Weapons Company makes name in recently tamed East Ramadi

By Lance Cpl. Charles E. McKelvey, II Marine Expeditionary Force (FWD)

RAMADI, Iraq (Dec. 18, 2007) -- As the Anbar Province continues to make strides in the direction of progress, Marines from Weapons Company, 2nd Battalion 8th Marine Regiment, are doing their part in the final region of Anbar to join the Awakening.

East Ramadi, an area littered with palm trees, farm land and small towns, offers a different challenge for Weapons Company than its fellow companies in Ramadi.

“This area is much different than what the Marines in the city are dealing with,” said Capt. Matthew J. Martin, Weapons Company commander, 2nd Bn., 8th Marines. “There’s a lot more open space and instead of insurgents stashing weapons or setting up sniper positions inside a city building, they have vast fields where they can hide weapons or stage attacks on coalition forces.”

Weapons Company’s area of operation is home to more than 90,000 Iraqi citizens, close to the same amount of people each of the rifle companies in the city are responsible for. With a more spread out area to cover and the same amount of people, Weapons Company resorts to regular mounted and dismounted patrols, keeping a watchful eye on the population.

“This part of Ramadi was the last to stop fighting,” said Martin. “Regular security patrols conducted by Marines and Iraqi Police are critical in keeping peace in this area.”

Besides keeping peace in the region, the security patrols also have another benefit. They provide integration between Coalition and Iraqi Security Forces and provide invaluable on-the-job training.

“One of the things we are really pushing is having Marines work side by side with the Iraqi Police,” said Martin. “Every one of our positions, starting with the entry control point all the way up to our rooftop positions, that provide us with 360 degree security, and our (command operations center), all have IPs sitting right beside Marines. The intent of that is 24/7 on-the-job training.”

As the trend with the rest of Iraq, Weapons Company’s patrols are aimed at helping reconstruct the area while still providing security. While on patrol, the Marines of Weapons Company conduct censuses, interact with the civilians and provide any other special services the Marines can accomplish.

One of the special services the patrols provide is having a corpsman treat villagers for minor medical conditions.

“These people could go to the local hospital, but most of them either choose not to go or can’t afford to,” said Seaman Apprentice Brenden T. Colla, corpsman, Mobile Assault Platoon. “I see, on average, about three people each time we go on patrol,” said Colla who belongs to Weapons Company, 2nd Bn., 8th Marines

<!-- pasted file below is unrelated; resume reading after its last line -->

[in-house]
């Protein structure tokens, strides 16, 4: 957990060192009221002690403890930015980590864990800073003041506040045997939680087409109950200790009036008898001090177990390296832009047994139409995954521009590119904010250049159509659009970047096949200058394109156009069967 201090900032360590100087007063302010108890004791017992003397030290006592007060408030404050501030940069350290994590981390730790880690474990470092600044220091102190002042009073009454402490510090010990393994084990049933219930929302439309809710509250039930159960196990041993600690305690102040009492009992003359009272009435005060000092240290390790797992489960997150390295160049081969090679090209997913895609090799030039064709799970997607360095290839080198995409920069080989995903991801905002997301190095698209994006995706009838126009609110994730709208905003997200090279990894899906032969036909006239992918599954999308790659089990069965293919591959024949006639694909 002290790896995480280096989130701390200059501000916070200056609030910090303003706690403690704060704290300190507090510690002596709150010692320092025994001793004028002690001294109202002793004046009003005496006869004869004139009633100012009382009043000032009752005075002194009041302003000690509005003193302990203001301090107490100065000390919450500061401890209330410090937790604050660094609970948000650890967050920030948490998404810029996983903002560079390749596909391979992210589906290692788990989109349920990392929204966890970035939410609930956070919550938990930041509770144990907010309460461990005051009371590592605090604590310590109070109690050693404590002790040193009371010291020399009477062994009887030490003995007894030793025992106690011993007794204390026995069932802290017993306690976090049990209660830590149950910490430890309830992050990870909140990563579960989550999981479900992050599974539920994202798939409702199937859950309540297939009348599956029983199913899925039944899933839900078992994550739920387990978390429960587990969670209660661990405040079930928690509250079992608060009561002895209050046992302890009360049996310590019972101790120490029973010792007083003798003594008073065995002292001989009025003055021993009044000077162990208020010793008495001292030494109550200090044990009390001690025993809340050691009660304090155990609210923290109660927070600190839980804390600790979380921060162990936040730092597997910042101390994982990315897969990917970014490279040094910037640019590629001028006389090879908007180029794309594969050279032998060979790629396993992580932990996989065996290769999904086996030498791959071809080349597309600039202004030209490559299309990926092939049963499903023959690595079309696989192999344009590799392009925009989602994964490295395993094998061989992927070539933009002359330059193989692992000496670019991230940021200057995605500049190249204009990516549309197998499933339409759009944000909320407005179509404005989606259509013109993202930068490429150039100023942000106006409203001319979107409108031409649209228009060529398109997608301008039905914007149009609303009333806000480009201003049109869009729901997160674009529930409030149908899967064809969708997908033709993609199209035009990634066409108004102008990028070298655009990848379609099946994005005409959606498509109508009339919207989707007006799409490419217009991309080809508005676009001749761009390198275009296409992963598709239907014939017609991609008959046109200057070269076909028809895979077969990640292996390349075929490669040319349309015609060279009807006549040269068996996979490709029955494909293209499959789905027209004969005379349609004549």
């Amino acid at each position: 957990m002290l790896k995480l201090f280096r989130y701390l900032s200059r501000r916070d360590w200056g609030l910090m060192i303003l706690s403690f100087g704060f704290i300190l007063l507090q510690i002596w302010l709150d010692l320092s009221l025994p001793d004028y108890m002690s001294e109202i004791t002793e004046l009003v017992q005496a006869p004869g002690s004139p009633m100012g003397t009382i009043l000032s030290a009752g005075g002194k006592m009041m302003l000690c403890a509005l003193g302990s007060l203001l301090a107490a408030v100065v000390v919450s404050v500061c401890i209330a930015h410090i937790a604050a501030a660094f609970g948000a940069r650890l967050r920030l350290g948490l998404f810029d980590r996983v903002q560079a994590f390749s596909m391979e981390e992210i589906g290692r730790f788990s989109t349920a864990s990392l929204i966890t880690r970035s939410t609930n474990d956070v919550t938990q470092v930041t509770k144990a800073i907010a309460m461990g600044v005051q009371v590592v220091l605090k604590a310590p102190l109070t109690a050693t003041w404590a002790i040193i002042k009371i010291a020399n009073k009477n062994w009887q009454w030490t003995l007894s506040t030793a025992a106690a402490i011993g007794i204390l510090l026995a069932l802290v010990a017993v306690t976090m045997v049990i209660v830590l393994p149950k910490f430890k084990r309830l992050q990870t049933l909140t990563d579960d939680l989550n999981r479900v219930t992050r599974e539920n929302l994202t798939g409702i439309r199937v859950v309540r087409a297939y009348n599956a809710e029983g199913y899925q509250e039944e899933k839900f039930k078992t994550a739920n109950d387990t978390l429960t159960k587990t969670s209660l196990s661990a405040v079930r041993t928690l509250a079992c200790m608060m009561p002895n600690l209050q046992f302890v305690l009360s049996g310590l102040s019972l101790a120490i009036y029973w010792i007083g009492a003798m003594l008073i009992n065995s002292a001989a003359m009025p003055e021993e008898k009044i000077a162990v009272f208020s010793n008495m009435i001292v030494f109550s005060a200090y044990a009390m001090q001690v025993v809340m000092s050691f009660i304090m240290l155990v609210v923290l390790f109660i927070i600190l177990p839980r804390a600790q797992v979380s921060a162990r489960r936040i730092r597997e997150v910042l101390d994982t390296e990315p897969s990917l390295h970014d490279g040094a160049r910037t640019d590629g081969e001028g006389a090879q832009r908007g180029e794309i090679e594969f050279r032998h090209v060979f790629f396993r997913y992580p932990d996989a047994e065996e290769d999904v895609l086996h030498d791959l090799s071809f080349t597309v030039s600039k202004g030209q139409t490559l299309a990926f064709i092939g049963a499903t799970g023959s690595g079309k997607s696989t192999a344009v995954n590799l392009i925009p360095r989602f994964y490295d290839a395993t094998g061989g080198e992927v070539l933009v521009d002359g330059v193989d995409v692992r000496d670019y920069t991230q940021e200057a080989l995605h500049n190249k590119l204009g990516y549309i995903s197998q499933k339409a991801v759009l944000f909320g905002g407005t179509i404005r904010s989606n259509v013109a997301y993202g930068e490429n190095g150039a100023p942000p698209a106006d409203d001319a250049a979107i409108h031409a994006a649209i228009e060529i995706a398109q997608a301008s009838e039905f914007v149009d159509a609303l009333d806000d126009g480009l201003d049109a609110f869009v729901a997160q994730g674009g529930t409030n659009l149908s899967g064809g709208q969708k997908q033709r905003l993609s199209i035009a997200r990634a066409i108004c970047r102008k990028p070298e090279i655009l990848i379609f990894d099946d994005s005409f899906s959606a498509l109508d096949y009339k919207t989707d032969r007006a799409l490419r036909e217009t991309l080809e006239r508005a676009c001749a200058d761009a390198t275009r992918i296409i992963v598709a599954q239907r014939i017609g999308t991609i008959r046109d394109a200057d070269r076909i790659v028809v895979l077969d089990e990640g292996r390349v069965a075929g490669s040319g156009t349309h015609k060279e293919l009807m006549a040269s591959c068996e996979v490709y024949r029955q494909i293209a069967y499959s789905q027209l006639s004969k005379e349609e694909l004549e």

Colla, who treats most common injuries, colds and coughs, broken bones, burns and abrasions said the hardest part about providing the medical aid is dealing with the language barrier.

“When I have to get someone’s symptoms, the language barrier presents a real big problem. It’s difficult to get all the information I need and sometimes I have to guess using my experience what I think is wrong with the person,” said Colla.

On one particular trip, Colla treated a young girl who had a severe burn covering one third of her right arm. The girl, who lived in a village along Route Cyprus, was unable to receive medical attention prior to seeing the corpsman.

“In many situations like this one, there’s only so much I can do for them on the spot,” said Colla. “I use what I have, which most of the time is bandages and pain medicine.”

While medical attention is given, the rest of the Marines are busy with goals of their own, some finding out what can done to help the townspeople.

“When we stop we ask a lot of questions,” said Cpl. Andrew D Spicer, section leader, Mobile Assault Platoon. “We want to find out what the people need, and what can make their lives better.”

The answers are commonly the same, water and electricity.

“The people need these basic things,” said Spicer. “And we do what we can for them. By providing them with things such as water and electricity will, in the future, allow them to provide for themselves.”

Providing for themselves is the end goal of the mission. This starts with the IP policing their own and continues all the way down to new schools, roads and working utilities.

“Driving through the area, you can see there’s still a lot of work to be done,” said Spicer. “We have many projects going on throughout the area, reconstructing the area, and for that the locals are grateful.”